- New Science in old markets -

More US equity index top extensions, bonds are compressing

There has been a flurry of top extensions in US equity indices. We have already reported some daily-scale signals that began to appear last Tuesday and there have since been more of them. Here is a selection including three of the weekly-scale extensions that we saw on Friday:

This doesn’t change anything as we have already advised starting a bear campaign here that will last for many weeks and maybe months. As this will entail fighting the ‘wall of money’ that is currently streaming out of central banks, we have repeatedly suggested that the best candidates to sell short are the markets of Southern Europe because (among other reasons) they are less likely to be the recipients of much of this new created money.

All markets in Western countries will have trouble going higher from here but these Southerners are the most vulnerable to an immediate drop, as most recently advised last week. We would still avoid selling short Germany and its surrogates for the foreseeable future because the ‘line of least resistance’ in Europe for newly created or existing money is to flow into these economies – even if there are top extension signals. This constant flow will tend to push all asset classes higher, particularly real estate, which is now experiencing its first boom in living memory in Germany’s prosperous towns, as we first warned would happen several years ago.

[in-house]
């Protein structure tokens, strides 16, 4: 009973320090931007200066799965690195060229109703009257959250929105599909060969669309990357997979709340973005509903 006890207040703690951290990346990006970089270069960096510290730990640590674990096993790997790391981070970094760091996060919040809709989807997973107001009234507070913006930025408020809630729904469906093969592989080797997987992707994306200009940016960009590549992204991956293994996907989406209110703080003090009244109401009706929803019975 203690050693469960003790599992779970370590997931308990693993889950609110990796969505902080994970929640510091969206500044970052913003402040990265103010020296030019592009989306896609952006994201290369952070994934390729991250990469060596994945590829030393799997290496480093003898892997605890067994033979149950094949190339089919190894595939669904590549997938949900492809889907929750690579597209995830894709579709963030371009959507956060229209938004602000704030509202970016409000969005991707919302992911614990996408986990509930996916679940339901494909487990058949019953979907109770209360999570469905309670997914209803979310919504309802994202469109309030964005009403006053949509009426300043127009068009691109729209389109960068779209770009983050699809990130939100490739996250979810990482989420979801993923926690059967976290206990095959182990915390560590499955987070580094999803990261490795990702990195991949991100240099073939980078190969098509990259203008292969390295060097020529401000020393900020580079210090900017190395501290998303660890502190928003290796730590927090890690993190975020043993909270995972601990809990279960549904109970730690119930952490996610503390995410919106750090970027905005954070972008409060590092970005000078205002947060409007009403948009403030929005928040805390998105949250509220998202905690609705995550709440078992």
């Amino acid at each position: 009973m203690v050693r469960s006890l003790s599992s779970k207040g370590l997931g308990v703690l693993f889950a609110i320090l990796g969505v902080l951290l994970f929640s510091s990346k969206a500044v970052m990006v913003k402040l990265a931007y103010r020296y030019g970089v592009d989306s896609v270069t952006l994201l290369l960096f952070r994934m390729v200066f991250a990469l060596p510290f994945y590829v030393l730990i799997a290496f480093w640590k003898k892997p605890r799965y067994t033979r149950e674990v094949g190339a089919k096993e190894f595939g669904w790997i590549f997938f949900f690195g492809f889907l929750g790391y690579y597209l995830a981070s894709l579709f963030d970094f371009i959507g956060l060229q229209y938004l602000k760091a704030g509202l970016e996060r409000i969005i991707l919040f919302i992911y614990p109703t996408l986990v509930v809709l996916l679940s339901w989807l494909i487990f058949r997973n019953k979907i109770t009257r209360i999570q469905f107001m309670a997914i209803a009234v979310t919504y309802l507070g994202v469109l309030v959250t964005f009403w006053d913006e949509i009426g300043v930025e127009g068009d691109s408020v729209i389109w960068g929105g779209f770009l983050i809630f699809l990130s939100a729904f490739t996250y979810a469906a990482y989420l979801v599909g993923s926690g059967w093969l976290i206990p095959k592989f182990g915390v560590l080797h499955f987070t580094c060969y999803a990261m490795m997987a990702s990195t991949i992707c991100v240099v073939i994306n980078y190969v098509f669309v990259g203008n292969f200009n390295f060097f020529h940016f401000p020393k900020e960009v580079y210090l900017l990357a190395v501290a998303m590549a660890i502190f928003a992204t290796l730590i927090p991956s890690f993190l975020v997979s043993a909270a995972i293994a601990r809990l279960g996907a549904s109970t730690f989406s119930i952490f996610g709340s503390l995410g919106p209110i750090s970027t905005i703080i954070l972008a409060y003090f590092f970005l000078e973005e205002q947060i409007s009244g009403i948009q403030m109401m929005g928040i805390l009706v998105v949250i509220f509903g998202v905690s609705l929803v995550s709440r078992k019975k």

The only other thing to report is that US T-bonds and German bunds are now starting to compress at both weekly and daily scales, so a new move is coming soon - possibly a big one. We have argued here before that the relentless buying of government bonds by various central banks will have the eventual effect of draining all the bonds that are 'easy to buy' from the market place. This huge reduction in the 'float' obviously means that continued buying will have progressively more dramatic effects in pushing bond prices higher. We will report more on these developing compressions and wait to see if they break in the direction of higher prices. if they do, it may be time for the beginning of the end-game in bonds in which a steepening of the existing uptrend leads to the eventual 'top'. Disaster will ensue of course after that happens, as all the marked-to-market profits on the huge portfolios of bonds built up during 'QE' turn into losses (just as in a failed market 'corner') but we will deal with that when the moment arrives.

RE